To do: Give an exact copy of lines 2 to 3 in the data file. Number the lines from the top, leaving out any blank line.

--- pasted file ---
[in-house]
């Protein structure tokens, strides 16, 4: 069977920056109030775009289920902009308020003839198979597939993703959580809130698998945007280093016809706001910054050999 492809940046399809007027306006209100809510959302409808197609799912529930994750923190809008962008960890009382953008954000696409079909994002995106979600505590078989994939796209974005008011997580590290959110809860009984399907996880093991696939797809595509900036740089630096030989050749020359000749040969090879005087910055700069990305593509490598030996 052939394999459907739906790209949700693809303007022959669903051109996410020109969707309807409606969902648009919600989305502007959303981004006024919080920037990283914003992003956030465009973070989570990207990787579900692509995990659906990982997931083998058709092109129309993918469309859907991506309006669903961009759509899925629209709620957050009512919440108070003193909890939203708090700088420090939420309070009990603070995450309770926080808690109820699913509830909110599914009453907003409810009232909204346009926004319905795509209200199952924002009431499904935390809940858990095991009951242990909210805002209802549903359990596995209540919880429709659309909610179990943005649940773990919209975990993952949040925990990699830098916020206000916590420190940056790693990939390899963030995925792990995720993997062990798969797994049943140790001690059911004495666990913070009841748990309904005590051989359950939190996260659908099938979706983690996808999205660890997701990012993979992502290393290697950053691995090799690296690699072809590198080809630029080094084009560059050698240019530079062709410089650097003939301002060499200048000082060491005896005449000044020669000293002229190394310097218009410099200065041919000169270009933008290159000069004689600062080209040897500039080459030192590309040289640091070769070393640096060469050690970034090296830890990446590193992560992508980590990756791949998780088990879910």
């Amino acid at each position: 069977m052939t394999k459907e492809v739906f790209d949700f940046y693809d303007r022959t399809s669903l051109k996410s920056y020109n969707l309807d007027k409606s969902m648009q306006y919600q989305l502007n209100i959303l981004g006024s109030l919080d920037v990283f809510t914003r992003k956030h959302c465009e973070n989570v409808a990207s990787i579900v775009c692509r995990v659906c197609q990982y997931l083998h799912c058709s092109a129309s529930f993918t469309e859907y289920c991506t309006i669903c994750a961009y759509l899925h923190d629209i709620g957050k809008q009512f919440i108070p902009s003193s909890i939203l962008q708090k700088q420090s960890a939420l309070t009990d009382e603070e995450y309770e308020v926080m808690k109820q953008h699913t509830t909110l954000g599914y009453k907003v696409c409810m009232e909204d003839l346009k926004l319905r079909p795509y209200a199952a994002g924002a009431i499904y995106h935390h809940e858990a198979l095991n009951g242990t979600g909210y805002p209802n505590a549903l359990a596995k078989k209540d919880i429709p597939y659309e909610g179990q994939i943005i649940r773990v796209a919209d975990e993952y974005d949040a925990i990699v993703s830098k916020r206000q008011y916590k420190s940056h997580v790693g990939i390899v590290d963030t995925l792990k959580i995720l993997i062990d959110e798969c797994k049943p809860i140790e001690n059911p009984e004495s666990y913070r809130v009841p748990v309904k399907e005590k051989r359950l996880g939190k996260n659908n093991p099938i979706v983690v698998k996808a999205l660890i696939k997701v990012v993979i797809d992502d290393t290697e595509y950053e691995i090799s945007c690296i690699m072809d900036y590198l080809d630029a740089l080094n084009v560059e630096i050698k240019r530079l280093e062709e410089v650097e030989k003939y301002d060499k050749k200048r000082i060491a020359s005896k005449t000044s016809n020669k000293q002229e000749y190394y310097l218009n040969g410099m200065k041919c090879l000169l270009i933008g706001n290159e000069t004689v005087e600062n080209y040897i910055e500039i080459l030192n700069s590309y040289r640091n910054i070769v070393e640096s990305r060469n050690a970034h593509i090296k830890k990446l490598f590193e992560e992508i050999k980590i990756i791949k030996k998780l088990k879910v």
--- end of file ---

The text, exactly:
């Protein structure tokens, strides 16, 4: 069977920056109030775009289920902009308020003839198979597939993703959580809130698998945007280093016809706001910054050999 492809940046399809007027306006209100809510959302409808197609799912529930994750923190809008962008960890009382953008954000696409079909994002995106979600505590078989994939796209974005008011997580590290959110809860009984399907996880093991696939797809595509900036740089630096030989050749020359000749040969090879005087910055700069990305593509490598030996 052939394999459907739906790209949700693809303007022959669903051109996410020109969707309807409606969902648009919600989305502007959303981004006024919080920037990283914003992003956030465009973070989570990207990787579900692509995990659906990982997931083998058709092109129309993918469309859907991506309006669903961009759509899925629209709620957050009512919440108070003193909890939203708090700088420090939420309070009990603070995450309770926080808690109820699913509830909110599914009453907003409810009232909204346009926004319905795509209200199952924002009431499904935390809940858990095991009951242990909210805002209802549903359990596995209540919880429709659309909610179990943005649940773990919209975990993952949040925990990699830098916020206000916590420190940056790693990939390899963030995925792990995720993997062990798969797994049943140790001690059911004495666990913070009841748990309904005590051989359950939190996260659908099938979706983690996808999205660890997701990012993979992502290393290697950053691995090799690296690699072809590198080809630029080094084009560059050698240019530079062709410089650097003939301002060499200048000082060491005896005449000044020669000293002229190394310097218009410099200065041919000169270009933008290159000069004689600062080209040897500039080459030192590309040289640091070769070393640096060469050690970034090296830890990446590193992560992508980590990756791949998780088990879910």
């Amino acid at each position: 069977m052939t394999k459907e492809v739906f790209d949700f940046y693809d303007r022959t399809s669903l051109k996410s920056y020109n969707l309807d007027k409606s969902m648009q306006y919600q989305l502007n209100i959303l981004g006024s109030l919080d920037v990283f809510t914003r992003k956030h959302c465009e973070n989570v409808a990207s990787i579900v775009c692509r995990v659906c197609q990982y997931l083998h799912c058709s092109a129309s529930f993918t469309e859907y289920c991506t309006i669903c994750a961009y759509l899925h923190d629209i709620g957050k809008q009512f919440i108070p902009s003193s909890i939203l962008q708090k700088q420090s960890a939420l309070t009990d009382e603070e995450y309770e308020v926080m808690k109820q953008h699913t509830t909110l954000g599914y009453k907003v696409c409810m009232e909204d003839l346009k926004l319905r079909p795509y209200a199952a994002g924002a009431i499904y995106h935390h809940e858990a198979l095991n009951g242990t979600g909210y805002p209802n505590a549903l359990a596995k078989k209540d919880i429709p597939y659309e909610g179990q994939i943005i649940r773990v796209a919209d975990e993952y974005d949040a925990i990699v993703s830098k916020r206000q008011y916590k420190s940056h997580v790693g990939i390899v590290d963030t995925l792990k959580i995720l993997i062990d959110e798969c797994k049943p809860i140790e001690n059911p009984e004495s666990y913070r809130v009841p748990v309904k399907e005590k051989r359950l996880g939190k996260n659908n093991p099938i979706v983690v698998k996808a999205l660890i696939k997701v990012v993979i797809d992502d290393t290697e595509y950053e691995i090799s945007c690296i690699m072809d900036y590198l080809d630029a740089l080094n084009v560059e630096i050698k240019r530079l280093e062709e410089v650097e030989k003939y301002d060499k050749k200048r000082i060491a020359s005896k005449t000044s016809n020669k000293q002229e000749y190394y310097l218009n040969g410099m200065k041919c090879l000169l270009i933008g706001n290159e000069t004689v005087e600062n080209y040897i910055e500039i080459l030192n700069s590309y040289r640091n910054i070769v070393e640096s990305r060469n050690a970034h593509i090296k830890k990446l490598f590193e992560e992508i050999k980590i990756i791949k030996k998780l088990k879910v």